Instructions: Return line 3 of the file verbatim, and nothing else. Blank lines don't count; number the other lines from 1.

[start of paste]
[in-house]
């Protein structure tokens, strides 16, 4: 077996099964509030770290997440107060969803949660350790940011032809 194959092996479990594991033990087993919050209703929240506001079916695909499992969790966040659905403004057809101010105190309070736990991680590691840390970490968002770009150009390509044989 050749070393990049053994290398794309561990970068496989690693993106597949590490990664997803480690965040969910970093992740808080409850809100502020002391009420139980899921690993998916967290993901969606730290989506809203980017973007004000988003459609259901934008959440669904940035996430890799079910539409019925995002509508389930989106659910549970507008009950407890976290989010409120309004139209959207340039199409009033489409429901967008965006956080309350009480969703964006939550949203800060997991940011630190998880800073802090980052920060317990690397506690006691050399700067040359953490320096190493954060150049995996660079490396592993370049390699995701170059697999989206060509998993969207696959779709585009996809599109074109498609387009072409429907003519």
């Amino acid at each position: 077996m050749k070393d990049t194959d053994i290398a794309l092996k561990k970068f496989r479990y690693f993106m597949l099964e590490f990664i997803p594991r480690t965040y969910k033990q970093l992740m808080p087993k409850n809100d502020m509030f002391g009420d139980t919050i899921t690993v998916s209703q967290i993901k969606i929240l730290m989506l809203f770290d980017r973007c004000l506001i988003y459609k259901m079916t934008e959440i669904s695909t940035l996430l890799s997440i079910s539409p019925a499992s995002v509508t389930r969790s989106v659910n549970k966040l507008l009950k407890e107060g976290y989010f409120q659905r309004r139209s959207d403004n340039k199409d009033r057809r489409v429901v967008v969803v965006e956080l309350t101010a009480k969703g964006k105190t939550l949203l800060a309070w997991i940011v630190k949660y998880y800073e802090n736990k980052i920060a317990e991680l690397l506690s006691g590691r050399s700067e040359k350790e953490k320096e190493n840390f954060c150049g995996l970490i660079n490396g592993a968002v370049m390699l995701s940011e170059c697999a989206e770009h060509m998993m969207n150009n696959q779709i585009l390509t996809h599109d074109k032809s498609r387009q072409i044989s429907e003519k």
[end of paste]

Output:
């Amino acid at each position: 077996m050749k070393d990049t194959d053994i290398a794309l092996k561990k970068f496989r479990y690693f993106m597949l099964e590490f990664i997803p594991r480690t965040y969910k033990q970093l992740m808080p087993k409850n809100d502020m509030f002391g009420d139980t919050i899921t690993v998916s209703q967290i993901k969606i929240l730290m989506l809203f770290d980017r973007c004000l506001i988003y459609k259901m079916t934008e959440i669904s695909t940035l996430l890799s997440i079910s539409p019925a499992s995002v509508t389930r969790s989106v659910n549970k966040l507008l009950k407890e107060g976290y989010f409120q659905r309004r139209s959207d403004n340039k199409d009033r057809r489409v429901v967008v969803v965006e956080l309350t101010a009480k969703g964006k105190t939550l949203l800060a309070w997991i940011v630190k949660y998880y800073e802090n736990k980052i920060a317990e991680l690397l506690s006691g590691r050399s700067e040359k350790e953490k320096e190493n840390f954060c150049g995996l970490i660079n490396g592993a968002v370049m390699l995701s940011e170059c697999a989206e770009h060509m998993m969207n150009n696959q779709i585009l390509t996809h599109d074109k032809s498609r387009q072409i044989s429907e003519k």